If HR hasn’t done this already, they need to create a conflict-resolution policy and present it to employees, regardless of the number of people who work in the office. It needs to be explicit when detailing sexual harassment (describe inappropriate touching, detail words that should not be used such as “babe”), etc.; disrespect, and any other major issues that could occur in your specific workplace. It can be helpful to circulate an anonymous survey asking employees about conflicts that’ve come up in the office so that you make sure to tackle each perceived problem. 

This way, you can have the rules and procedures written out for when it’s time to handle a situation.

Listening is (probably) 99% of the job. 

Once you’ve defined your conflict resolution policy, put it to use in every situation. Often, just listening to every side of the conflict will dull the drama. Make sure you listen to each person privately in a quiet setting where they’ll feel free to speak, knowing they can’t be overheard (or judged) by other employees. And while email may seem like the easiest option, an in-person meeting is best for clearing things up. When you’re communicating digitally, you run the risk of being misunderstood- resulting in workers who don’t feel heard.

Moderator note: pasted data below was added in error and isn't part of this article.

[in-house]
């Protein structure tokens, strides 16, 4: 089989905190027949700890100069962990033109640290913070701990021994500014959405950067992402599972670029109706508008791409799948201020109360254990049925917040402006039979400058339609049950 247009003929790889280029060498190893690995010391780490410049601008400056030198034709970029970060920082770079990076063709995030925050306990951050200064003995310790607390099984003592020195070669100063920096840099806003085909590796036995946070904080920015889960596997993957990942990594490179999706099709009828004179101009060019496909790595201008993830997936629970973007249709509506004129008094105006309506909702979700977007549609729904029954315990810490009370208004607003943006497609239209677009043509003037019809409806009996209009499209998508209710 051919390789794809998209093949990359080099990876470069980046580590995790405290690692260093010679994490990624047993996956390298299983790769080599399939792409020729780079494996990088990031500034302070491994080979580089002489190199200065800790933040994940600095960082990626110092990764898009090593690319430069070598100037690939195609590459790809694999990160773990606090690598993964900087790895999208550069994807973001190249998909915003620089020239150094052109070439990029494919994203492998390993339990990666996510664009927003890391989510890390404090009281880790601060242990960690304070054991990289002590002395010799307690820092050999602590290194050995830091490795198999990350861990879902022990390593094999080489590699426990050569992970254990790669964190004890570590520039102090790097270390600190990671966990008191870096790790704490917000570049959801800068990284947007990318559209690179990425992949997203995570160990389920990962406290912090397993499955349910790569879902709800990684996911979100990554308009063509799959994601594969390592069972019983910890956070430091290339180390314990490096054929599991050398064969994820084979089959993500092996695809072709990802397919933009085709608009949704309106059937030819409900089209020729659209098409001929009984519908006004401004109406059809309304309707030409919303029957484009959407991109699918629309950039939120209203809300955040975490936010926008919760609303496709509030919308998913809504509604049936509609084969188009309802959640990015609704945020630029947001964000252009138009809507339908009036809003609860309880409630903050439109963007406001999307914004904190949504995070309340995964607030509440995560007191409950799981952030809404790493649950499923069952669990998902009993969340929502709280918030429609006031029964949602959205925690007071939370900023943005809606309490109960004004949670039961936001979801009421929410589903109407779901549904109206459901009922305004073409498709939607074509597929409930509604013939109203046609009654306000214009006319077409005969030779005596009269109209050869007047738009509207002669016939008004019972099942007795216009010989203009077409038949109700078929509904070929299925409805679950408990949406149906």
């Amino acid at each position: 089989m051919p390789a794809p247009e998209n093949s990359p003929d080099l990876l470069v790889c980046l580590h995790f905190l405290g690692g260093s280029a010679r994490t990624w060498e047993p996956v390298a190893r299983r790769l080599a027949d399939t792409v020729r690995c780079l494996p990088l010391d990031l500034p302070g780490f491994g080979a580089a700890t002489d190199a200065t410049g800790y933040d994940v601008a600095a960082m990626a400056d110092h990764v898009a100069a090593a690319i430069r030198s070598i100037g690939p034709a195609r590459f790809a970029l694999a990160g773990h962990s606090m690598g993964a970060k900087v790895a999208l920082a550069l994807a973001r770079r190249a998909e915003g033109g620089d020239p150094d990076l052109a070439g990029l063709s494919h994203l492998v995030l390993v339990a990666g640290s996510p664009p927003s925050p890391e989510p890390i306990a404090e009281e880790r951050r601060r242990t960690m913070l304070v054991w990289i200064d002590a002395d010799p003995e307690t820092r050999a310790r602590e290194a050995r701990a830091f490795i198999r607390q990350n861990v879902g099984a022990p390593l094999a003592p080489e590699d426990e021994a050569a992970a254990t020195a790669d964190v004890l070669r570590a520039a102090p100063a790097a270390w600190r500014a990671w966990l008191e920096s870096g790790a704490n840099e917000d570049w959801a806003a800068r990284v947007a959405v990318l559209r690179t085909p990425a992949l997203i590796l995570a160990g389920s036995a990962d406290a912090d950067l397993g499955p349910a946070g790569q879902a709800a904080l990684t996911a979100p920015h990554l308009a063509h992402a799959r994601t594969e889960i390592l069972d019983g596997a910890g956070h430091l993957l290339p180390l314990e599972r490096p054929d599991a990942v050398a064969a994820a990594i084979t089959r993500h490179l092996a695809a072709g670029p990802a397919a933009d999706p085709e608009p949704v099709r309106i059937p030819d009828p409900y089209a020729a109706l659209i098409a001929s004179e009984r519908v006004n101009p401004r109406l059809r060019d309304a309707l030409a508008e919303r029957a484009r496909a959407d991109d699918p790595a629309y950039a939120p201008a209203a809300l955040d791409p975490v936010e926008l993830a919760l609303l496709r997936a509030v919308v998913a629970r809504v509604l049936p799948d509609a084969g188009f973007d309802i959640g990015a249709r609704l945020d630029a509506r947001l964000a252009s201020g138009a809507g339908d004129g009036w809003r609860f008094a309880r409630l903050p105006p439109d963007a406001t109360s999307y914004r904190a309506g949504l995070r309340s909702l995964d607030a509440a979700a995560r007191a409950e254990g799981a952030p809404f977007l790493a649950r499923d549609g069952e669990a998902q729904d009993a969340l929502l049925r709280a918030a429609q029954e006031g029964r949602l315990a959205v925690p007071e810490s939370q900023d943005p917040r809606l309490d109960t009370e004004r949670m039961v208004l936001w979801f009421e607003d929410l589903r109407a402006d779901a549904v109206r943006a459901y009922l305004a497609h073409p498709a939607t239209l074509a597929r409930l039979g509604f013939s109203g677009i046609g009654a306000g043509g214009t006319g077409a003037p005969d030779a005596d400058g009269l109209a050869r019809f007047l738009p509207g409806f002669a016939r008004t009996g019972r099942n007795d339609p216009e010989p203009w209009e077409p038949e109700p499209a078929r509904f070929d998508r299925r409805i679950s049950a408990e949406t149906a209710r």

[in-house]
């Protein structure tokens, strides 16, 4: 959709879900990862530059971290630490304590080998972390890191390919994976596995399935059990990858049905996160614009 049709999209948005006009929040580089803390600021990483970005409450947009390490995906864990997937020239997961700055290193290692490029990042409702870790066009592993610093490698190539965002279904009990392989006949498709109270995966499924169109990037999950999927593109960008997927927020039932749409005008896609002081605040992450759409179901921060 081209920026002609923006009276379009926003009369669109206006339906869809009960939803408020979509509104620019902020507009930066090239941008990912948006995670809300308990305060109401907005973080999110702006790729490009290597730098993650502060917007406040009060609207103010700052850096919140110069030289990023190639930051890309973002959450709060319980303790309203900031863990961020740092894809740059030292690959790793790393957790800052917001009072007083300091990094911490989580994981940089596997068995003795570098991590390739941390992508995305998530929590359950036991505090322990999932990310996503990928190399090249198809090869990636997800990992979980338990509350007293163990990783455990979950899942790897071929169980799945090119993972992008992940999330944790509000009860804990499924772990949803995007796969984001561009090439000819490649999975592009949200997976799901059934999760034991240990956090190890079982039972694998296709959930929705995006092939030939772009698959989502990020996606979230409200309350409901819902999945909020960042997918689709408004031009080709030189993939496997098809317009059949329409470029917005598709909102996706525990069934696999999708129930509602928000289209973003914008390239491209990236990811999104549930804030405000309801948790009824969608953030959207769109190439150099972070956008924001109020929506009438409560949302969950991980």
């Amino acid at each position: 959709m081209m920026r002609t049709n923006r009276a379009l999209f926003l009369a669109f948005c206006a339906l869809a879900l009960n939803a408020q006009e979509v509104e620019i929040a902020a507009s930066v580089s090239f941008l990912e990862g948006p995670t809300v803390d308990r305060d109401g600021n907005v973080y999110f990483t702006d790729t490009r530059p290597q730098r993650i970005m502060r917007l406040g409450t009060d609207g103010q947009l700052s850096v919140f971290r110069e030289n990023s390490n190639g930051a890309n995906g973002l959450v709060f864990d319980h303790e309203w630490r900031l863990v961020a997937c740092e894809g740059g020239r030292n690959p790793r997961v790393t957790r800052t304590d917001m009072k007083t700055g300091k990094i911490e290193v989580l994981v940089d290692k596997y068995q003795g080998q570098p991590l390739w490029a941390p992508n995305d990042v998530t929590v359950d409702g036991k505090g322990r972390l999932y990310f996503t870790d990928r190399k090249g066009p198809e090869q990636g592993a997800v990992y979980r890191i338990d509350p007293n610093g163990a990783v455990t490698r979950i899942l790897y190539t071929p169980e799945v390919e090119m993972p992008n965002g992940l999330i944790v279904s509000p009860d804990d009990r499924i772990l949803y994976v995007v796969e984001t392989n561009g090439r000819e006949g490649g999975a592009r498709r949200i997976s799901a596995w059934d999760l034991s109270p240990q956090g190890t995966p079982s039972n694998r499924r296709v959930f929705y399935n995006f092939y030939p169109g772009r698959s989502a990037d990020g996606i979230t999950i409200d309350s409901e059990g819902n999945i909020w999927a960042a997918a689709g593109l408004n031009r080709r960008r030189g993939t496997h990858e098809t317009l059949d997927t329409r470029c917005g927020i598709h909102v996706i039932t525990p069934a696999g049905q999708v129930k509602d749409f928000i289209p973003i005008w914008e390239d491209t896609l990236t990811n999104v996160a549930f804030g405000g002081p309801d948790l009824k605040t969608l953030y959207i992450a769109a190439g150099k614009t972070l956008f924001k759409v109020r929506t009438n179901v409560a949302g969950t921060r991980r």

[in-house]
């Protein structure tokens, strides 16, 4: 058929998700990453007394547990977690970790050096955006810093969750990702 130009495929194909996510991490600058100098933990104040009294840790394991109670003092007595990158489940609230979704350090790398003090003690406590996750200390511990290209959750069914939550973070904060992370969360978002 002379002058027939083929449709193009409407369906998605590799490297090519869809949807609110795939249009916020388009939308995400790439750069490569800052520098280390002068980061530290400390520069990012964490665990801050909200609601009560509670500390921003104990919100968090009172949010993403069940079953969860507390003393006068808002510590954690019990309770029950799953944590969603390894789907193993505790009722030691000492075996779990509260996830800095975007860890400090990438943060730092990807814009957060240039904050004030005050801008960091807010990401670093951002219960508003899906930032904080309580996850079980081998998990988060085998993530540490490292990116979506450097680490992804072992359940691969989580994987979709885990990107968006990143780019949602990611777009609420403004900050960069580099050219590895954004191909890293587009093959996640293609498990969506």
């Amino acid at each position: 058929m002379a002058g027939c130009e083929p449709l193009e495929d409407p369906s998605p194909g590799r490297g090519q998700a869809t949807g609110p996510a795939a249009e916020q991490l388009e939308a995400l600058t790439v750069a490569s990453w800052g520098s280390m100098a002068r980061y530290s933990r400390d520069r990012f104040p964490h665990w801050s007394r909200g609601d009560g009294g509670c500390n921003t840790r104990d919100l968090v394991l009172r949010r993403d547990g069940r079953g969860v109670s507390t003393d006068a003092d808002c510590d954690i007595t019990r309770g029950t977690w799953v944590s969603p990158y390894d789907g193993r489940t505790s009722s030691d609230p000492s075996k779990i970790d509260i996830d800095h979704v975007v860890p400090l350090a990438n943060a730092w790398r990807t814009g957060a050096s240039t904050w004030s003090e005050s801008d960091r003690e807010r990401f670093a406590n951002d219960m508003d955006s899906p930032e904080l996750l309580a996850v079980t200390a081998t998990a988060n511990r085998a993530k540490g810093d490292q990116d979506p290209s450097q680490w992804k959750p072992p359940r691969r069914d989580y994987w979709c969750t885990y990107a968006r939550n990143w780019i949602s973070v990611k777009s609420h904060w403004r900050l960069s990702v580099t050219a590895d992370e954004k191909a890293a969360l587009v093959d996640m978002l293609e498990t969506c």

When you meet, ask questions that relate to the specific conflict and the events rather than questions directed toward personalities. This isn’t about winning or losing, it’s about resolving the issue so everyone can continue working together. That’s why you need to examine the root cause of the issue. Was there a lack of training? Was there a miscommunication? Look at the process rather than the people. Does everyone involved need to communicate more frequently on this project? Do they need to flag issues earlier so they don’t escalate? 

Once you’ve listened to both sides, set up a group mediation meeting. You may decide that the two sides can work out their issues on their own, or you may need to be present for this meeting as well. A third party mediator may also need to be present.